Another arrival at the trading post was Jhod Kavken, a cleric of Erastil who wanted to reclaim a lost temple of his god. He offered free healing to the group if they'd find the temple for him.

The party also took note of various quest notices posted on the trading post's notice board; in particular the bounty on dealing with the bandits, which they'd effectively already done. (A reward will arrive for them once the lords of Brevoy get around to it; probably on the 19th).

With that, I ended the session - we had about 20 minutes left, but it was a natural break-point in the adventure. Each of the PCs gained 1200 XP. I'm concerned that the XP may be a little too low, but we'll see how they deal with the upcoming encounters. I have been using random encounters - which yielded Travon, Xoan and the giant centipede.

We're really enjoying the adventure so far. I'm displaying the Map Folio poster map of where they're exploring, so they have a visual reference, whilst Tim is marking down what they find on the blank mapsheet.

The group doesn't have a proper wizard. Greg's already considering getting a cohort once he becomes eligible for Leadership. If the group really need one, I'm sure one of them will die and make up a replacement character that fits the bill! :)

We'll continue on with the game next week. Until then!


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Great write-up! I enjoyed the read.

With that, I ended the session - we had about 20 minutes left, but it was a natural break-point in the adventure. Each of the PCs gained 1200 XP. I'm concerned that the XP may be a little too low, but we'll see how they deal with the upcoming encounters. I have been using random encounters - which yielded Travon, Xoan and the giant centipede.

The Kingmaker Forums at Paizo made it sound like you had to watch XP pretty closely and there were times that it was a bit tight. When I run APs I tend to hand out XP at the appropriate points and not track it closely.


Eternal Optimist
100 XP per hex! Hooray! :)

I've just gone through the AP: if the PCs complete every quest, explore every hex and kill (overcome) everything, they should get enough XP to reach level 4. Just.

With a larger group (5), I'll have to adjust a few encounters and XP.



First Post
I'm currently in a Kingmaker campaign, we just started book 6. Without giving any spoilers, i feel book 6 is a bit of a jolt in the storyline. There was almost no forshadowing untill the end of book 5. Maybe this was how our DM ran it, i don't know.
Your XP worries shouldn't be a problem, we thought the same, but hexploration, quest XP, and random encounters saw almost perfect timing in level-up's. There is alot of random encounter rolls, (5% entering a hex, 15% exploring a hex) the writers have added the average to the XP track, and it works out. You'll still need to adjust for 5 characters tho.
Hope your game is as fun as ours.


I'm currently in a Kingmaker campaign, we just started book 6. Without giving any spoilers, i feel book 6 is a bit of a jolt in the storyline. There was almost no forshadowing untill the end of book 5. Maybe this was how our DM ran it, i don't know.

There is foreshadowing, but it is subtle and a GM could miss it or fail to bring it to the forefront enough. I added a couple of things to help foreshadow it a bit as well.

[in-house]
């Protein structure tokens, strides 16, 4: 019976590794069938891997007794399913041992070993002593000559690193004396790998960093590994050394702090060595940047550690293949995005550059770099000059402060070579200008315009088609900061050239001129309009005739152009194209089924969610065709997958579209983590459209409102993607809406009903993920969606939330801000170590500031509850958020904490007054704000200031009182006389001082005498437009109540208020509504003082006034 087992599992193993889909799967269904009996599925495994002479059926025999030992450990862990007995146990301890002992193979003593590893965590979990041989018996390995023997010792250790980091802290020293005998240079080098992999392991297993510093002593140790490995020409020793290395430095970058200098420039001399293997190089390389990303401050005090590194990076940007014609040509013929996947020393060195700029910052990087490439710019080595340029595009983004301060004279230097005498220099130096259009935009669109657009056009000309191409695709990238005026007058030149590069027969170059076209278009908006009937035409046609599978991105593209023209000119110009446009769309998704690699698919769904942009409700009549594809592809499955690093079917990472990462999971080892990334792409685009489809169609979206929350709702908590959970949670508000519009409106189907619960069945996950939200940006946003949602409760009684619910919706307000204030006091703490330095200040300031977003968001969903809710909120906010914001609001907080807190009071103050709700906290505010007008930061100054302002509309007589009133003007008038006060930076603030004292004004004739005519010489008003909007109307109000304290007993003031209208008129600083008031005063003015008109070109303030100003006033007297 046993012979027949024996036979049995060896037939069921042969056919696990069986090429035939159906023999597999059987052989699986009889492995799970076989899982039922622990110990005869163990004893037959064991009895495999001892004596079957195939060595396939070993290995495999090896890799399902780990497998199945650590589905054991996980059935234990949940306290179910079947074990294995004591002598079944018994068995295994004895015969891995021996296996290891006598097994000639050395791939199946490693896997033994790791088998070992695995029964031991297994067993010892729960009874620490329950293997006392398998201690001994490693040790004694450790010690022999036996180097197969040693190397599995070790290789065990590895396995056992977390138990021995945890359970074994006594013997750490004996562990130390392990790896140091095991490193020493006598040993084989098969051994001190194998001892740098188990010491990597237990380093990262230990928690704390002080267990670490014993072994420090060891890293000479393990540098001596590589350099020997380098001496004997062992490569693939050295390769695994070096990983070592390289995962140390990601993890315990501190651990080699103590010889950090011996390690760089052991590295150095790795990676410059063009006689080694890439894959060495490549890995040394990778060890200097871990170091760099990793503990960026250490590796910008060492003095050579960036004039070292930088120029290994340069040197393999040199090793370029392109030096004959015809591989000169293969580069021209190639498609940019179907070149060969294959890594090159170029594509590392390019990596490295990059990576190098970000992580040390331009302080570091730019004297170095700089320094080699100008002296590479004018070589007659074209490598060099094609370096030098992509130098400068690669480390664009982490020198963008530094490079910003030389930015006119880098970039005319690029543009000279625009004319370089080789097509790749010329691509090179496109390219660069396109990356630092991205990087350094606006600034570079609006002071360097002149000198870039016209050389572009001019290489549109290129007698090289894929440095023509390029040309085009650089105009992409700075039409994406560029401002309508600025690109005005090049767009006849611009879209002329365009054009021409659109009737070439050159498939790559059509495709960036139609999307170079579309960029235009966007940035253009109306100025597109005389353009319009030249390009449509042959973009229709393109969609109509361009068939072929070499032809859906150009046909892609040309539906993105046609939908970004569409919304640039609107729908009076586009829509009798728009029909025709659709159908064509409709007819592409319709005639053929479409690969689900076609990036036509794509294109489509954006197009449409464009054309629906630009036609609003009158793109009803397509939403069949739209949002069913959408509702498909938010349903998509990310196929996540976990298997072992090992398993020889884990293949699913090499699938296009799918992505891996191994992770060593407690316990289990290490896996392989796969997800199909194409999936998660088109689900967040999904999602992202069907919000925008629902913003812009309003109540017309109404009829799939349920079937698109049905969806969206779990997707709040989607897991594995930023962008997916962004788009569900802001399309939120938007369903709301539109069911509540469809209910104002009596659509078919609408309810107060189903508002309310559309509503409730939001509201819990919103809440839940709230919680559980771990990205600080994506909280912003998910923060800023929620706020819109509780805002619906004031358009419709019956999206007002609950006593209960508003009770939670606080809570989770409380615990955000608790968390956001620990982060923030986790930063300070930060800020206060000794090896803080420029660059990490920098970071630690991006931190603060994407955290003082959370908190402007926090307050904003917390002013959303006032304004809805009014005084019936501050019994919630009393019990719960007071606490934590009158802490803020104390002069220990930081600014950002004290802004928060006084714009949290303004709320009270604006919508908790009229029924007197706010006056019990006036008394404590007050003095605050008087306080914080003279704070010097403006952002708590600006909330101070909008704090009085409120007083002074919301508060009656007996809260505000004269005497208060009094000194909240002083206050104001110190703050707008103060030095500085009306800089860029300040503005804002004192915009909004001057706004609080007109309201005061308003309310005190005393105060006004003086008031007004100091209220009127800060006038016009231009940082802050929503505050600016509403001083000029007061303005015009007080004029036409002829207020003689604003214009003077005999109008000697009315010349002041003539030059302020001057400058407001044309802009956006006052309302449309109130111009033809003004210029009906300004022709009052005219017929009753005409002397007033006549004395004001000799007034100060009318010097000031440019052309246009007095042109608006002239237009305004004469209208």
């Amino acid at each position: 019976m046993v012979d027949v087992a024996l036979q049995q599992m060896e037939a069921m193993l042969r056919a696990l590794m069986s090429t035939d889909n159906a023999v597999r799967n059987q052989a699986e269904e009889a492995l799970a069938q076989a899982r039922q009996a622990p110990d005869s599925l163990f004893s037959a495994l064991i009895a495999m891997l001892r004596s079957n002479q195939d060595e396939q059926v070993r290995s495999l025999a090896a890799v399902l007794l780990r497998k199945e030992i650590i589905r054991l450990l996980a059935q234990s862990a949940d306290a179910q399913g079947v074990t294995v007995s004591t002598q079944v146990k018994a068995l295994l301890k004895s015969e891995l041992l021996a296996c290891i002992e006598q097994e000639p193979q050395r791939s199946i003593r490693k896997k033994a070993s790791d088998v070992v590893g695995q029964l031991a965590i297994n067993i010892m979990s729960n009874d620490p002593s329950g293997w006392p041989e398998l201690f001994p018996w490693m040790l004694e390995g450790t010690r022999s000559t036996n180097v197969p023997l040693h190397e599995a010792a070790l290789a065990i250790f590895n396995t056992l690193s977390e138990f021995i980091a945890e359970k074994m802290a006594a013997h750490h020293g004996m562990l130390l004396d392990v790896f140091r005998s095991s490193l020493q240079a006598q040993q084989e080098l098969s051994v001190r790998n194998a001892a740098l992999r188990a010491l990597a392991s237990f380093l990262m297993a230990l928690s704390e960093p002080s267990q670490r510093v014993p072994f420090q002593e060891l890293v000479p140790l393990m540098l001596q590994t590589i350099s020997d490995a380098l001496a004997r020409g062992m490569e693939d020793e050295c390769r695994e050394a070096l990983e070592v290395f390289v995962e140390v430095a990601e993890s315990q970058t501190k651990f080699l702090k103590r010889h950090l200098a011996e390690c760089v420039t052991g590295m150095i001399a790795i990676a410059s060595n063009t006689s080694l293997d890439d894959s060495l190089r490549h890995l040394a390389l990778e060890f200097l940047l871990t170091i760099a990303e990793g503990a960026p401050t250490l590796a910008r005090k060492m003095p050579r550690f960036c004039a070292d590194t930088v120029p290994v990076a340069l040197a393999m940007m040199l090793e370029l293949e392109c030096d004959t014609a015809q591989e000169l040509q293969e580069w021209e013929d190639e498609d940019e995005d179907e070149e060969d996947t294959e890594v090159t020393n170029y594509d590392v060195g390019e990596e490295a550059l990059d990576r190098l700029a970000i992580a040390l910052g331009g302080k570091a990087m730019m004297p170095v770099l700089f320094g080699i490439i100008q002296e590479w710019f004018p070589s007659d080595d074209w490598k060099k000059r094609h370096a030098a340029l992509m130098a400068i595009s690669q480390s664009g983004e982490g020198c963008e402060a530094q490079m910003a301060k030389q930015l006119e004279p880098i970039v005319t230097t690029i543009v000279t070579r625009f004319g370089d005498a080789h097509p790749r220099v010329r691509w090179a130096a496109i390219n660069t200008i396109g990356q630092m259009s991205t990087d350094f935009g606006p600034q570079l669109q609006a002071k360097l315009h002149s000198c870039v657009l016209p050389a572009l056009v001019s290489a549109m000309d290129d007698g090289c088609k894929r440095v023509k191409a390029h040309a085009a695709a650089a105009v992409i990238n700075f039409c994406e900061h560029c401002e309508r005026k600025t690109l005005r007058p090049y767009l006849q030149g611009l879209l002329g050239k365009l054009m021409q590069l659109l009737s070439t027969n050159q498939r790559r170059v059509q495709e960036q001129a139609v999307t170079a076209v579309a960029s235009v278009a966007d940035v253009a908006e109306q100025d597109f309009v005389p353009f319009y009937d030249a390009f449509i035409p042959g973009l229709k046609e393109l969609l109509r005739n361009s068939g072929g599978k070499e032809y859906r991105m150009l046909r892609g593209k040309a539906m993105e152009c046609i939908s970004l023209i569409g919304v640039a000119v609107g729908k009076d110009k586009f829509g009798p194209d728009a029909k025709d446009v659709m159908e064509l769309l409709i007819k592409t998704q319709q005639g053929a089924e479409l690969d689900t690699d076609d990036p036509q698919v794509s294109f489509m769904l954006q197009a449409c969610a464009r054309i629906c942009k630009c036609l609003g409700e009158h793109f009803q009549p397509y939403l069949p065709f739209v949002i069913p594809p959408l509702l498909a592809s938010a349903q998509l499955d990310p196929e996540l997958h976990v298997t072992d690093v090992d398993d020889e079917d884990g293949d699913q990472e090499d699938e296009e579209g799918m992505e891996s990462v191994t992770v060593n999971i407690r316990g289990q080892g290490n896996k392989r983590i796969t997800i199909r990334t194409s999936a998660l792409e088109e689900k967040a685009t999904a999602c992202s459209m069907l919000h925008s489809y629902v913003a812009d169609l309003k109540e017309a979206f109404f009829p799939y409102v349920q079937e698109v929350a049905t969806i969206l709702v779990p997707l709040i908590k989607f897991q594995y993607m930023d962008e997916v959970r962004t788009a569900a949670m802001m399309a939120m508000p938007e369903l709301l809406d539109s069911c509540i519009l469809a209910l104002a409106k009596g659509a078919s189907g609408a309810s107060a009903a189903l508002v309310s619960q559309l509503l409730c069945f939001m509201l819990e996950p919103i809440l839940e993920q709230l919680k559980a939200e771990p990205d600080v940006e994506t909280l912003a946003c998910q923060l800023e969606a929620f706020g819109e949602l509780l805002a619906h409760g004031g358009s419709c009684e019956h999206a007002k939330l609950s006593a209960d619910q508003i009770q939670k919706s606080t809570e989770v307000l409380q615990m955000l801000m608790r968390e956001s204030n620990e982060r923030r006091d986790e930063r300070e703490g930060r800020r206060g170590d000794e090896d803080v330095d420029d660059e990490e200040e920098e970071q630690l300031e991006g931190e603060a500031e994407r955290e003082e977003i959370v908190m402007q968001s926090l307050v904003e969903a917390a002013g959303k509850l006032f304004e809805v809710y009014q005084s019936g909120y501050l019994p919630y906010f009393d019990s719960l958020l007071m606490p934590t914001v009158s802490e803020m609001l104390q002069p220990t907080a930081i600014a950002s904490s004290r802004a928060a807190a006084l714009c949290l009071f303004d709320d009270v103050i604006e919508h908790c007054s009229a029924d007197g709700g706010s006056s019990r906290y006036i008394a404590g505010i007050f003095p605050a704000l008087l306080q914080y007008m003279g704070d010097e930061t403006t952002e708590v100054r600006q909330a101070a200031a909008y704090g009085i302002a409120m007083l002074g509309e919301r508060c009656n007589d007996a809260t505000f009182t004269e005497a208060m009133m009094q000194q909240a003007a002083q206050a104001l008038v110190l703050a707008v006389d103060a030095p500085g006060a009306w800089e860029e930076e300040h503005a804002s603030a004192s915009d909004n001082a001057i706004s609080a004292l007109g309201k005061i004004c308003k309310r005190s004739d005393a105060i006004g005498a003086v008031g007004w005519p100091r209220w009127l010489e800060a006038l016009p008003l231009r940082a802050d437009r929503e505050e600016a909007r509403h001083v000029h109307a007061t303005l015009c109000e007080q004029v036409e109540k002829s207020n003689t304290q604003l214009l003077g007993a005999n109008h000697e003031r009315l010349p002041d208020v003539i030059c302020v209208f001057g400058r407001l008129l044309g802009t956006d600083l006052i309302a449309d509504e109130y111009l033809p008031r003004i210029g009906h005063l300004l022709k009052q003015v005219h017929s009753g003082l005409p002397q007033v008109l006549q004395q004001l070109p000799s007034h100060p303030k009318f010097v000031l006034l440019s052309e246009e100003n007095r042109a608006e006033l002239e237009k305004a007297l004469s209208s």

Eternal Optimist
Our second session was without Lee, who had been summoned to a family emergency. As a result, we were without a ranger (and his excellent Perception checks).

I began the session by doing a little role-playing with the inhabitants of Oleg's trading post, and reinforcing a few of the quests. Svetlana asked for the Moon Radishes (to cheer up the ill Lee and the depressed Oleg). Though this quest has a ridiculously good reward, I wasn't about to change it.

The group's main objective was to regain Svetlana's wedding ring, but on the first expedition they discovered some kobolds guarding her moon radishes and - after failing to negotiate with them - slaughtered three of them and then successfully negotiated with the fourth. From here, it was time to look for the Sycamore tree the mites lived under.

Once that was found - and the guard party of mites was dealt with, we had one of the most amusing set-piece encounters yet: the group would find some mites, kill one, then the rest would run away. Once they reached the leader, he had all these reinforcements. Unfortunately for the mite leader, he won initiative, charged into combat, and was killed before the rest of the mites could act. What did they do? They ran away - abandoning their home to find somewhere far, far away from cruel adventurers!


This session was *mostly* run without miniatures, but I did use a basic map to show the mite combats.

After the mites were defeated, they recovered the statue of a devil, and freed a poor kobold who really wanted to return the statue to his tribe. The group were very amenable to negotiating with the kobolds, and accompanied him to the tribe.

The second big set-piece of the session found the group giving the statue to the chieftain of the tribe rather than the shaman, and then defending themselves as the shaman attacked them. The chief was overjoyed when the shaman was slain, and a treaty was enacted between the kobolds and the adventurers. Dave was talking about trade routes - we'll see how that goes as the adventure continues. Mikmek, the kobold they rescued, will probably have an ongoing role as well...

Apart from that, the group continued to explore the lands around. A random encounter with a troll saw the group bribing it with about 12 days worth of rations rather than fighting it (good thinking!), they reclaimed a temple of Erastil, and failed to discover a couple of items because their Perception skills weren't high enough. The session ended with them fighting a great boar (one of the quest monsters) and defeating it pretty easily.


Beads indicate hexes explored. The goblin has no significance.